Thom Hogan has just published his always entertaining Predictions for 2009. If you're not an enthusiast of reading about, and speculating about, the photo industry, the article will quickly make your head swim, but if your interests lean in that direction it's very interesting and thought-provoking.
I do think it's rather unfair of Thom to predict various specific companies' demise, though, as such rumors can be hurtful, especially in this volatile climate. But then, that's his business, and none of mine.
Recommended. It's a longish and dense article, and ought to be perused and not browsed, so reserve a little quality time for reading.
Featured Comment by Philip Storry: "It may be brand loyalty, so I disclaim that I'm an Olympus weenie first up. I find it hard to take seriously the predictions of someone who thinks Olympus is, to quote, 'a camera only company.' (From the article: 'What I think we're witnessing is the beginning of the end of the camera-only companies with the possible exception of Nikon and Olympus, both of whom are too dependent upon cameras to give in.')
"I just checked Olympus' half-year financial results [WARNING: PDF download]. In the half year to September 30th, Olympus had an income of 140,287 million Yen from digital cameras and related areas.
"They also had an income of 206,450 million Yen from their Medical division (endoscopes etc.), 61,594 million Yen from 'Life Science' (microscopes, blood analyzers), 92,997 million Yen from 'Information & Communication' (I'm guessing that's the little dictaphones they make?) and 34,462 million Yen from 'Other' (?).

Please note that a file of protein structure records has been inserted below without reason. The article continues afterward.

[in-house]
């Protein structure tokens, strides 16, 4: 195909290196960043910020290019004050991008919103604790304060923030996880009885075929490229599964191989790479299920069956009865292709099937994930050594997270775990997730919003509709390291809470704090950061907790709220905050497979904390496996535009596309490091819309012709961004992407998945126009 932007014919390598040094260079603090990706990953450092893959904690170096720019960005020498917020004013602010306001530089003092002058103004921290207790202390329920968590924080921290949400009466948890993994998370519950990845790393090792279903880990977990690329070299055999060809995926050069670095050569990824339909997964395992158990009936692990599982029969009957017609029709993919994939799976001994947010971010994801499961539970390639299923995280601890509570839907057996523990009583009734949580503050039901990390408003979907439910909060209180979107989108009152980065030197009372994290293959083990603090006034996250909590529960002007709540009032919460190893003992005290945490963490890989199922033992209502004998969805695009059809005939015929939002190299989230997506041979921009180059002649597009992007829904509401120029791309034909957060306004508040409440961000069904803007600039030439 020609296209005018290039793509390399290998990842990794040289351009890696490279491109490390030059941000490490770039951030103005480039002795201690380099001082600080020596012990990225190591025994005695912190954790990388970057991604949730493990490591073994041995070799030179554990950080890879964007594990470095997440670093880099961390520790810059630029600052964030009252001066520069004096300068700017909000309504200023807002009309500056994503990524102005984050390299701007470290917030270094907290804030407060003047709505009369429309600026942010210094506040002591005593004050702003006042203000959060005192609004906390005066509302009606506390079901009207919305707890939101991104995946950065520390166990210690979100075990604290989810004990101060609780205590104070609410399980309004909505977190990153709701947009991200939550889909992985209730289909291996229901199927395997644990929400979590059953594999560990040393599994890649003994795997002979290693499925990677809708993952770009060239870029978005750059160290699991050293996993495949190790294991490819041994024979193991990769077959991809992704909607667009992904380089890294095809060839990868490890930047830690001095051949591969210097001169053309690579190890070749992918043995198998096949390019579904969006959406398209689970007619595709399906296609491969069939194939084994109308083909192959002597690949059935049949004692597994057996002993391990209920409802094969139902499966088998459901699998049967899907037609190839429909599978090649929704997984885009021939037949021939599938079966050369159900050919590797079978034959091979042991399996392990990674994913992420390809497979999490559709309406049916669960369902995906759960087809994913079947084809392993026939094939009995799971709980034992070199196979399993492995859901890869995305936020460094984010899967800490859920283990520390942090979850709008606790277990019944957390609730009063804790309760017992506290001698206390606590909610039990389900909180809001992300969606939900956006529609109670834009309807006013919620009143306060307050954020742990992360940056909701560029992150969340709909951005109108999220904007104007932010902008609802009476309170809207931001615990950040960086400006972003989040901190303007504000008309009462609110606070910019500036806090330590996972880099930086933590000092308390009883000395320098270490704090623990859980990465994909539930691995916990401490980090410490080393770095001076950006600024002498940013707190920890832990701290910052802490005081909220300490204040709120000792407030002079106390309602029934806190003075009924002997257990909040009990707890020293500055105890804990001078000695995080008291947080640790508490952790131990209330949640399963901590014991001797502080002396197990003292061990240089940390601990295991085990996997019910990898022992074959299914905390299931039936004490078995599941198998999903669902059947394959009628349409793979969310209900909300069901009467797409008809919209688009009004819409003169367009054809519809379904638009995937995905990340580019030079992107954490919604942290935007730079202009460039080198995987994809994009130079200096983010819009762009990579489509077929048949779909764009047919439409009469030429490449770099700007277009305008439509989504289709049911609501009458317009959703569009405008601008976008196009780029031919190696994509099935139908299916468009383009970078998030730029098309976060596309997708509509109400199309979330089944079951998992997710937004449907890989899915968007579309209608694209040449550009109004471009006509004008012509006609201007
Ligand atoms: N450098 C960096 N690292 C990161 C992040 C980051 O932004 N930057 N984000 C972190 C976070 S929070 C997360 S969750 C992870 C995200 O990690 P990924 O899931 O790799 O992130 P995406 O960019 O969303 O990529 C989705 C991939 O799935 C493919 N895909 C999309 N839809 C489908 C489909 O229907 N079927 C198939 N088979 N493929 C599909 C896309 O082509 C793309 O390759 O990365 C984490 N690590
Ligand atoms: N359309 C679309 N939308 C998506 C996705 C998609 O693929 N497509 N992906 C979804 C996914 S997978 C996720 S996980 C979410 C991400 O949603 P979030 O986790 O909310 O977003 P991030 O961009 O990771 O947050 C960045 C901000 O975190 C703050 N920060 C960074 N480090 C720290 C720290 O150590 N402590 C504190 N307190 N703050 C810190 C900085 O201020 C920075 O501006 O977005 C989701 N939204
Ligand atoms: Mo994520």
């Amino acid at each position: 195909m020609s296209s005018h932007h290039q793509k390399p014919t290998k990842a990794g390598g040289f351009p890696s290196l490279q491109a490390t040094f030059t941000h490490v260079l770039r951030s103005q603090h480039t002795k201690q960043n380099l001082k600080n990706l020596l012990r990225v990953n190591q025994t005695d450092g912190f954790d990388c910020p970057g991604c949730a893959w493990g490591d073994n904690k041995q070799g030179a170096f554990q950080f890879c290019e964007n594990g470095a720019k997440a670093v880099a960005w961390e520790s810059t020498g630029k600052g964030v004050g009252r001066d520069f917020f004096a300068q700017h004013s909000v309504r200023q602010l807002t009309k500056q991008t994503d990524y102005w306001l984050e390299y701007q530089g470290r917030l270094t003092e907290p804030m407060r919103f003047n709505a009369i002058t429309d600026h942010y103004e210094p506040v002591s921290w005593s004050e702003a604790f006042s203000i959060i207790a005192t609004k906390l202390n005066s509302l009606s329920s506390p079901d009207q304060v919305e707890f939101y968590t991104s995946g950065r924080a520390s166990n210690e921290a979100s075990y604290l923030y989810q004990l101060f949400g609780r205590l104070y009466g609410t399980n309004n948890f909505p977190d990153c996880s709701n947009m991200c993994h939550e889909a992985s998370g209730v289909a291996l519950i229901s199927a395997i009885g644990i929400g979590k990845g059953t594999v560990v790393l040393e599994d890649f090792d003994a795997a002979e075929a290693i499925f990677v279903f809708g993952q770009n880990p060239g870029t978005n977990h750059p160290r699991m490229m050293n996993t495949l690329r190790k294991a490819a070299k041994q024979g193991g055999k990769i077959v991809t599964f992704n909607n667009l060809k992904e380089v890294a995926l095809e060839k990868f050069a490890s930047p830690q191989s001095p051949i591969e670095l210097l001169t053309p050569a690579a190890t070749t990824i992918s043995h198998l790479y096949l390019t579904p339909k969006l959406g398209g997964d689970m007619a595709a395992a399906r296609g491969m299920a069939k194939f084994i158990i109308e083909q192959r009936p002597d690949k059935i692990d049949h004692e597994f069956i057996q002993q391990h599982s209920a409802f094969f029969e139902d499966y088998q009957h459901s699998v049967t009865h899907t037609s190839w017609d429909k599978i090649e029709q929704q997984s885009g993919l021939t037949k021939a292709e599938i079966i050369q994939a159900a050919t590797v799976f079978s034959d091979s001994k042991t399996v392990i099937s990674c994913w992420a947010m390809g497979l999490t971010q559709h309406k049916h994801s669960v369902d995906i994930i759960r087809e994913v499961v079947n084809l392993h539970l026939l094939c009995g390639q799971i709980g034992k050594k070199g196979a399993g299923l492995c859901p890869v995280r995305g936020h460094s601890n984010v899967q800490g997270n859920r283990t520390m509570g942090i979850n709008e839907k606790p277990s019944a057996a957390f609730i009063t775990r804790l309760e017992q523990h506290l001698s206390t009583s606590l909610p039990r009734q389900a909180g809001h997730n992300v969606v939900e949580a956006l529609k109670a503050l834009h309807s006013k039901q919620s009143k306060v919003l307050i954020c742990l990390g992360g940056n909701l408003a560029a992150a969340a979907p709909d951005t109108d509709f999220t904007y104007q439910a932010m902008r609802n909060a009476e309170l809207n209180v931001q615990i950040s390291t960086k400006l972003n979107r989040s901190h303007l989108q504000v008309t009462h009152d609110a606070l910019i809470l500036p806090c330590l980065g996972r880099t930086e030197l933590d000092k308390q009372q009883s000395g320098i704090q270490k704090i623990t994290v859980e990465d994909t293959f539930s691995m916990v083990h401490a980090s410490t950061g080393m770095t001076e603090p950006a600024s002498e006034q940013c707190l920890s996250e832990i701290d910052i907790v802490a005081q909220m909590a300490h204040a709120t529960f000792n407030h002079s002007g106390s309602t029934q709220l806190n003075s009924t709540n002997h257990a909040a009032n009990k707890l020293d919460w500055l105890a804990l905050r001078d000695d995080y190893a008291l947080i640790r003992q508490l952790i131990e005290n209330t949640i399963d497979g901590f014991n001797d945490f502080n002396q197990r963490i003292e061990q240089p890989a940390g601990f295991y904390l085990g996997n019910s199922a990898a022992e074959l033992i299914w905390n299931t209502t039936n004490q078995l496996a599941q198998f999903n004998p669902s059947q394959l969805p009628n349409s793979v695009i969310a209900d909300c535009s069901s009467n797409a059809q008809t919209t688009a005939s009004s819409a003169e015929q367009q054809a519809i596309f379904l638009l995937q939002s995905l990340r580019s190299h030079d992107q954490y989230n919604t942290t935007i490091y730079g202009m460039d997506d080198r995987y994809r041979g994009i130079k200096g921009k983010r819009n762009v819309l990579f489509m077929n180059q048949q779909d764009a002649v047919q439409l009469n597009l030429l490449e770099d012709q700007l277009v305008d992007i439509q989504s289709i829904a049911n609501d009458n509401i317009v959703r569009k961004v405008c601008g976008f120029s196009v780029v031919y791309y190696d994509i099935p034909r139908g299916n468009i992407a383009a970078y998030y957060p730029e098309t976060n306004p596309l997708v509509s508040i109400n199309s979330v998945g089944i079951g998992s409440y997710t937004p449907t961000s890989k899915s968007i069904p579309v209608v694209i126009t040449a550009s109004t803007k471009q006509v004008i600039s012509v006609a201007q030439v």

"That's a total of 395,503 million Yen from non-Camera activities.
"And a total revenue, worldwide, of 535,790 million Yen. Of which 26% (rounding down) was digital cameras.
"Basically, Olympus are—like everyone—experiencing a halt to growth. Those financial results show that the camera division is experiencing more problems than others, as we'd expect in this market. But because the bulk of their products are sold in healthcare—a more stable market—the company is better positioned than many other camera manufacturers. They could afford to put cameras 'on hold' if they wanted to, and just come back to them later when things improve. Or they could let the rest of the company prop up the camera division. Fairly easily, too, if I read their accounts correctly.
"All of this isn't to say that Thom doesn't have some interesting points about Four Thirds, the relationship Olympus has with Panasonic, and the issue of Sanyo being bought. But the idea that Olympus are cameras only is ridiculous, and a modicum of research shows that.
"Panasonic may yet acquire Olympus—if they do, it'll be for their optical experience, especially with that medical background where colour rendition can mean the difference between a good diagnosis or a bad one. Panasonic have the Leica name licensed, but probably dream of selling Olympus-built optics with a little red 'mark up' dot on them. (And who wouldn't dream of that?)
"But Olympus look to be able to survive on their own quite well on their current business, precisely because they aren't just a camera company. I'd hope Thom's just blinkered by the fact that he's a camera guy and didn't think to check Olympus's financial reports or business. But as I said, I find it difficult to take seriously any predictions which have such obvious flaws in the bedrock of their analysis.
"Olympus are vulnerable, yes. But nowhere near as vulnerable as Nikon or Pentax, as far as I can see.
"Then again, before I wrote that I did as much research into Pentax and Nikon's company financials as Thom has into Olympus's. So now the Nikon and Pentax weenies can roast me, and deservedly so... ;-) "